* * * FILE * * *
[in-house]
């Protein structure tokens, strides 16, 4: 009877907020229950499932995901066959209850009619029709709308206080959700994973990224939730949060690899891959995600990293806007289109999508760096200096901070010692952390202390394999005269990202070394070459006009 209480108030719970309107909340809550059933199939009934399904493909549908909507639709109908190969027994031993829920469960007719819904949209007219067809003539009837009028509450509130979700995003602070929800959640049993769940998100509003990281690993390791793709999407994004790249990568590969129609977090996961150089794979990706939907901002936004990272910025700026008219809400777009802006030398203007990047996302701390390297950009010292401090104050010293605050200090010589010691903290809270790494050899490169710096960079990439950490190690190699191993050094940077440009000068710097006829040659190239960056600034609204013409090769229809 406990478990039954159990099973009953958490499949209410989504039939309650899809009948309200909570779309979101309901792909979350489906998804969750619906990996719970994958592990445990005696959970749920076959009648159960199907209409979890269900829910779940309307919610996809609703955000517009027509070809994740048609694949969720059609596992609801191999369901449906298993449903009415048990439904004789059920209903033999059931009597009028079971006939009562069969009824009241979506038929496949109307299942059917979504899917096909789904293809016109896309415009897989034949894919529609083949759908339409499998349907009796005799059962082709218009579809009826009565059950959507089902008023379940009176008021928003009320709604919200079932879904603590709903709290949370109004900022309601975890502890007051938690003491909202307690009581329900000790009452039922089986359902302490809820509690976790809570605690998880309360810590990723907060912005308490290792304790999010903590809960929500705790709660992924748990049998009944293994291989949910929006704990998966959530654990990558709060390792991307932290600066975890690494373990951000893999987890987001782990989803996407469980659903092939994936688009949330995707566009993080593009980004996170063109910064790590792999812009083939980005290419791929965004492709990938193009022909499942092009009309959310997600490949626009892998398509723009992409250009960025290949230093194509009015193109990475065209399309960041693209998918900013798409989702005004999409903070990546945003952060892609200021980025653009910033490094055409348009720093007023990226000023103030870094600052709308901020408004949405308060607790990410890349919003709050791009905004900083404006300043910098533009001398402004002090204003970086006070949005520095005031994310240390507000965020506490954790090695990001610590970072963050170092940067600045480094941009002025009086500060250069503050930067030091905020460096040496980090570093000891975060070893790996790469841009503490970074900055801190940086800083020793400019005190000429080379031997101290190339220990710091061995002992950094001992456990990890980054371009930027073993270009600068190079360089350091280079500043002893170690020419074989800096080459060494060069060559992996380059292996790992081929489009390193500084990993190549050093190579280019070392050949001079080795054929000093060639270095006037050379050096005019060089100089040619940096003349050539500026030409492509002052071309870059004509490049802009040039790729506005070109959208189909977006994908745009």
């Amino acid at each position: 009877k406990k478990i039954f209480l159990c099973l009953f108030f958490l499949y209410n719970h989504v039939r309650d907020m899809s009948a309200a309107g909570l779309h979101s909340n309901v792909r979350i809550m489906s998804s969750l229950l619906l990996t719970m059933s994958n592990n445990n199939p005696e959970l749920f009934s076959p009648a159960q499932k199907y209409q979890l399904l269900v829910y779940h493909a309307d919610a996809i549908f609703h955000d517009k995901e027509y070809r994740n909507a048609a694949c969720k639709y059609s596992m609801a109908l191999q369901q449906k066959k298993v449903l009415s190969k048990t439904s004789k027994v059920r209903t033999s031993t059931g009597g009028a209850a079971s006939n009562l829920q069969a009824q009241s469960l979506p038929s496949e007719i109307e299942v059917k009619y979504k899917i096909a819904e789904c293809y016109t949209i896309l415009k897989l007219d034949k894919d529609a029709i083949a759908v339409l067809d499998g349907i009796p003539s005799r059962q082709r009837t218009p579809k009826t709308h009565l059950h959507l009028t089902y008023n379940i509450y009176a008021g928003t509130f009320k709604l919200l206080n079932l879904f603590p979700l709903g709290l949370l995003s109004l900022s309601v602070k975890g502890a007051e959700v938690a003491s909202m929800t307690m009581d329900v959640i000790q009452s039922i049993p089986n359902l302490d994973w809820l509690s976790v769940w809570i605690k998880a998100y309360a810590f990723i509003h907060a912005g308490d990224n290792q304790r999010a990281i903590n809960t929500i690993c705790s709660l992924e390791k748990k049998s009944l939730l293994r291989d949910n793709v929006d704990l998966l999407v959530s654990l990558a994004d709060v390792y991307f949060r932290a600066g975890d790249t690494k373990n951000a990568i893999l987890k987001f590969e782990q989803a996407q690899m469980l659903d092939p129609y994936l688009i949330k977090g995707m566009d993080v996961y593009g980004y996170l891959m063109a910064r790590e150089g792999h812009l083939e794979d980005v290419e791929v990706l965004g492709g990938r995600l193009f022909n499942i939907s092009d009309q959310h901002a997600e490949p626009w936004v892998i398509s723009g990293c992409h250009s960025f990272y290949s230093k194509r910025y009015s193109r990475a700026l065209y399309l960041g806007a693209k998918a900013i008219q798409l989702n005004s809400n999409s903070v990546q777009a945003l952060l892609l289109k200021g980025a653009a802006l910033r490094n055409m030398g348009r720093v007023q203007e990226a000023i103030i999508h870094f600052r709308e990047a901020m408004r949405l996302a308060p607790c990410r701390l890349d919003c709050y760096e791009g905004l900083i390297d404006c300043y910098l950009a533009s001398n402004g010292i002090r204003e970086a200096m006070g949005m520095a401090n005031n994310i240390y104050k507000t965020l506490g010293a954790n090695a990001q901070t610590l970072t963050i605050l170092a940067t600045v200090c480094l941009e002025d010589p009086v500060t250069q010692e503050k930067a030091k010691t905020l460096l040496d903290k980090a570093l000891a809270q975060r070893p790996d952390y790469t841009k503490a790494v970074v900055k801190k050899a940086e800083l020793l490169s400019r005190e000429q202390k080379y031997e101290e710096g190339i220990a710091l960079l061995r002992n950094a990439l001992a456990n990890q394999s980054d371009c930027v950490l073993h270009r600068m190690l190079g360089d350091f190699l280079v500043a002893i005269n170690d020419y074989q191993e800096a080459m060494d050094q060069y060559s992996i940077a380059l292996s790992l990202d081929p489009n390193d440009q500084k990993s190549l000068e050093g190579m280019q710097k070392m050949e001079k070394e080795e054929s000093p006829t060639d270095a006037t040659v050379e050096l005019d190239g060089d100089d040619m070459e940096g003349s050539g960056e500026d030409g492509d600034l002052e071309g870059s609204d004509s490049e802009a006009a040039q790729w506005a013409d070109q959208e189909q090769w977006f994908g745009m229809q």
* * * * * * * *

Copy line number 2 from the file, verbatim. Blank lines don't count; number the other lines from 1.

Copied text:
């Protein structure tokens, strides 16, 4: 009877907020229950499932995901066959209850009619029709709308206080959700994973990224939730949060690899891959995600990293806007289109999508760096200096901070010692952390202390394999005269990202070394070459006009 209480108030719970309107909340809550059933199939009934399904493909549908909507639709109908190969027994031993829920469960007719819904949209007219067809003539009837009028509450509130979700995003602070929800959640049993769940998100509003990281690993390791793709999407994004790249990568590969129609977090996961150089794979990706939907901002936004990272910025700026008219809400777009802006030398203007990047996302701390390297950009010292401090104050010293605050200090010589010691903290809270790494050899490169710096960079990439950490190690190699191993050094940077440009000068710097006829040659190239960056600034609204013409090769229809 406990478990039954159990099973009953958490499949209410989504039939309650899809009948309200909570779309979101309901792909979350489906998804969750619906990996719970994958592990445990005696959970749920076959009648159960199907209409979890269900829910779940309307919610996809609703955000517009027509070809994740048609694949969720059609596992609801191999369901449906298993449903009415048990439904004789059920209903033999059931009597009028079971006939009562069969009824009241979506038929496949109307299942059917979504899917096909789904293809016109896309415009897989034949894919529609083949759908339409499998349907009796005799059962082709218009579809009826009565059950959507089902008023379940009176008021928003009320709604919200079932879904603590709903709290949370109004900022309601975890502890007051938690003491909202307690009581329900000790009452039922089986359902302490809820509690976790809570605690998880309360810590990723907060912005308490290792304790999010903590809960929500705790709660992924748990049998009944293994291989949910929006704990998966959530654990990558709060390792991307932290600066975890690494373990951000893999987890987001782990989803996407469980659903092939994936688009949330995707566009993080593009980004996170063109910064790590792999812009083939980005290419791929965004492709990938193009022909499942092009009309959310997600490949626009892998398509723009992409250009960025290949230093194509009015193109990475065209399309960041693209998918900013798409989702005004999409903070990546945003952060892609200021980025653009910033490094055409348009720093007023990226000023103030870094600052709308901020408004949405308060607790990410890349919003709050791009905004900083404006300043910098533009001398402004002090204003970086006070949005520095005031994310240390507000965020506490954790090695990001610590970072963050170092940067600045480094941009002025009086500060250069503050930067030091905020460096040496980090570093000891975060070893790996790469841009503490970074900055801190940086800083020793400019005190000429080379031997101290190339220990710091061995002992950094001992456990990890980054371009930027073993270009600068190079360089350091280079500043002893170690020419074989800096080459060494060069060559992996380059292996790992081929489009390193500084990993190549050093190579280019070392050949001079080795054929000093060639270095006037050379050096005019060089100089040619940096003349050539500026030409492509002052071309870059004509490049802009040039790729506005070109959208189909977006994908745009």